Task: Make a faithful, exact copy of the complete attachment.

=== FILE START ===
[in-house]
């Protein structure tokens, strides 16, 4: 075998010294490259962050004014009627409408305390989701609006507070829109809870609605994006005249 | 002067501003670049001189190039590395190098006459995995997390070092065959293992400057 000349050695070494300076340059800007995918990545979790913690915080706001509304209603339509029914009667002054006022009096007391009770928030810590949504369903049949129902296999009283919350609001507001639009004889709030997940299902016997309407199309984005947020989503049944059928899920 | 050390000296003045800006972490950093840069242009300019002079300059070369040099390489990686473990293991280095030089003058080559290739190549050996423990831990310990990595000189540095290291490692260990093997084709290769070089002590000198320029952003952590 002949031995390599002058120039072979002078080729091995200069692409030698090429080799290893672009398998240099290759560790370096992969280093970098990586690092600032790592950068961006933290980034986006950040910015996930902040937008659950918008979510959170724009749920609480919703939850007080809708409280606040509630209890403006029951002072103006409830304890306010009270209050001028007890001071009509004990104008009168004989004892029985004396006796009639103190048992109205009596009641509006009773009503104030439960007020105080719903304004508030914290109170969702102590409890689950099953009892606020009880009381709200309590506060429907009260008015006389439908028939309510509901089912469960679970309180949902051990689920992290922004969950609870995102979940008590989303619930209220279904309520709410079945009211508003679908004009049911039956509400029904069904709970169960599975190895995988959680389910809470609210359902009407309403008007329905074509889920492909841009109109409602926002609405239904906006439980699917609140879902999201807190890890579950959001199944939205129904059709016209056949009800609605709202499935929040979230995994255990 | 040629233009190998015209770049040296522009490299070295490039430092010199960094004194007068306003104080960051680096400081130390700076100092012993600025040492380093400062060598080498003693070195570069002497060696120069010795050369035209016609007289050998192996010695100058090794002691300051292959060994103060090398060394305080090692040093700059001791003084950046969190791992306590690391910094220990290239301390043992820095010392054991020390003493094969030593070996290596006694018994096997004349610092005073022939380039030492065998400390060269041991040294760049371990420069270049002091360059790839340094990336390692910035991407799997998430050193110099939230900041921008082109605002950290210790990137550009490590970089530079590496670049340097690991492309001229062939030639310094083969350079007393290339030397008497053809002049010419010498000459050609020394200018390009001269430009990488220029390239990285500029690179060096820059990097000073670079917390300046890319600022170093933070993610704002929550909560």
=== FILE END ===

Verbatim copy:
[in-house]
């Protein structure tokens, strides 16, 4: 075998010294490259962050004014009627409408305390989701609006507070829109809870609605994006005249 | 002067501003670049001189190039590395190098006459995995997390070092065959293992400057 000349050695070494300076340059800007995918990545979790913690915080706001509304209603339509029914009667002054006022009096007391009770928030810590949504369903049949129902296999009283919350609001507001639009004889709030997940299902016997309407199309984005947020989503049944059928899920 | 050390000296003045800006972490950093840069242009300019002079300059070369040099390489990686473990293991280095030089003058080559290739190549050996423990831990310990990595000189540095290291490692260990093997084709290769070089002590000198320029952003952590 002949031995390599002058120039072979002078080729091995200069692409030698090429080799290893672009398998240099290759560790370096992969280093970098990586690092600032790592950068961006933290980034986006950040910015996930902040937008659950918008979510959170724009749920609480919703939850007080809708409280606040509630209890403006029951002072103006409830304890306010009270209050001028007890001071009509004990104008009168004989004892029985004396006796009639103190048992109205009596009641509006009773009503104030439960007020105080719903304004508030914290109170969702102590409890689950099953009892606020009880009381709200309590506060429907009260008015006389439908028939309510509901089912469960679970309180949902051990689920992290922004969950609870995102979940008590989303619930209220279904309520709410079945009211508003679908004009049911039956509400029904069904709970169960599975190895995988959680389910809470609210359902009407309403008007329905074509889920492909841009109109409602926002609405239904906006439980699917609140879902999201807190890890579950959001199944939205129904059709016209056949009800609605709202499935929040979230995994255990 | 040629233009190998015209770049040296522009490299070295490039430092010199960094004194007068306003104080960051680096400081130390700076100092012993600025040492380093400062060598080498003693070195570069002497060696120069010795050369035209016609007289050998192996010695100058090794002691300051292959060994103060090398060394305080090692040093700059001791003084950046969190791992306590690391910094220990290239301390043992820095010392054991020390003493094969030593070996290596006694018994096997004349610092005073022939380039030492065998400390060269041991040294760049371990420069270049002091360059790839340094990336390692910035991407799997998430050193110099939230900041921008082109605002950290210790990137550009490590970089530079590496670049340097690991492309001229062939030639310094083969350079007393290339030397008497053809002049010419010498000459050609020394200018390009001269430009990488220029390239990285500029690179060096820059990097000073670079917390300046890319600022170093933070993610704002929550909560």